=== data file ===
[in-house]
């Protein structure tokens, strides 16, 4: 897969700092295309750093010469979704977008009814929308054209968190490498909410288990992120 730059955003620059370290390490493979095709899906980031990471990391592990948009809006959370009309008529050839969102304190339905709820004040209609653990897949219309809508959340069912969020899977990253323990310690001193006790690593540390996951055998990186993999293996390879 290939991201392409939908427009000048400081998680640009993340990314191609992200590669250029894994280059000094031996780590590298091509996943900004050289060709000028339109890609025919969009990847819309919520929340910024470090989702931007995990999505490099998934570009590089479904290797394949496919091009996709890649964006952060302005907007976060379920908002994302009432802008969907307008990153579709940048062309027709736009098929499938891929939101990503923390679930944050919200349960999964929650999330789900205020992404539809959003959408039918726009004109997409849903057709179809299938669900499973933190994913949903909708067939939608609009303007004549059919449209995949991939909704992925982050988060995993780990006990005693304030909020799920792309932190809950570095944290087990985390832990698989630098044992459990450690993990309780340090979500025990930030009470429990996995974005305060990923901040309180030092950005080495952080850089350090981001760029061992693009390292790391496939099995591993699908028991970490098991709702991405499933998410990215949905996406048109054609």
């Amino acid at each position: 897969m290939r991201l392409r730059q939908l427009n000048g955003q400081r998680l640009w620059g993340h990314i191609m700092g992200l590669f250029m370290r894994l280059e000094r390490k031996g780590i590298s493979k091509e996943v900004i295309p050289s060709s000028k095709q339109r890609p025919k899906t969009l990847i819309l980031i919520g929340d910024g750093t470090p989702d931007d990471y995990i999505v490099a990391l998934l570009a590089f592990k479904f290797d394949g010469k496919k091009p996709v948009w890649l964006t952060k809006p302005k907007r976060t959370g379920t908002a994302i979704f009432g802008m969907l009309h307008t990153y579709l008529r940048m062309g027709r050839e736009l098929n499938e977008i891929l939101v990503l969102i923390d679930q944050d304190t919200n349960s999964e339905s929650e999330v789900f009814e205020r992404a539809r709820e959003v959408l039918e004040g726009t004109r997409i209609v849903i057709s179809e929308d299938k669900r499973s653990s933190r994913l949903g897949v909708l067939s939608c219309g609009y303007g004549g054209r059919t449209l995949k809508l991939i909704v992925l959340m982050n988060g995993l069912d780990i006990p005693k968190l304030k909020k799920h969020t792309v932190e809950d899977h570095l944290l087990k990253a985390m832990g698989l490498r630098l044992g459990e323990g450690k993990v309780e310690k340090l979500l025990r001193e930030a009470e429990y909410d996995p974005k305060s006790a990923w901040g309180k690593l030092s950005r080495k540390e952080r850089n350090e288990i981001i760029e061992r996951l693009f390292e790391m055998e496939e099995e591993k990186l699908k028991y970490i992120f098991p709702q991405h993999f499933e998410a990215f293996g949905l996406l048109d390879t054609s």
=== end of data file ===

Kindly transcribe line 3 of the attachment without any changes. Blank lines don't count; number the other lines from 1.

């Amino acid at each position: 897969m290939r991201l392409r730059q939908l427009n000048g955003q400081r998680l640009w620059g993340h990314i191609m700092g992200l590669f250029m370290r894994l280059e000094r390490k031996g780590i590298s493979k091509e996943v900004i295309p050289s060709s000028k095709q339109r890609p025919k899906t969009l990847i819309l980031i919520g929340d910024g750093t470090p989702d931007d990471y995990i999505v490099a990391l998934l570009a590089f592990k479904f290797d394949g010469k496919k091009p996709v948009w890649l964006t952060k809006p302005k907007r976060t959370g379920t908002a994302i979704f009432g802008m969907l009309h307008t990153y579709l008529r940048m062309g027709r050839e736009l098929n499938e977008i891929l939101v990503l969102i923390d679930q944050d304190t919200n349960s999964e339905s929650e999330v789900f009814e205020r992404a539809r709820e959003v959408l039918e004040g726009t004109r997409i209609v849903i057709s179809e929308d299938k669900r499973s653990s933190r994913l949903g897949v909708l067939s939608c219309g609009y303007g004549g054209r059919t449209l995949k809508l991939i909704v992925l959340m982050n988060g995993l069912d780990i006990p005693k968190l304030k909020k799920h969020t792309v932190e809950d899977h570095l944290l087990k990253a985390m832990g698989l490498r630098l044992g459990e323990g450690k993990v309780e310690k340090l979500l025990r001193e930030a009470e429990y909410d996995p974005k305060s006790a990923w901040g309180k690593l030092s950005r080495k540390e952080r850089n350090e288990i981001i760029e061992r996951l693009f390292e790391m055998e496939e099995e591993k990186l699908k028991y970490i992120f098991p709702q991405h993999f499933e998410a990215f293996g949905l996406l048109d390879t054609s």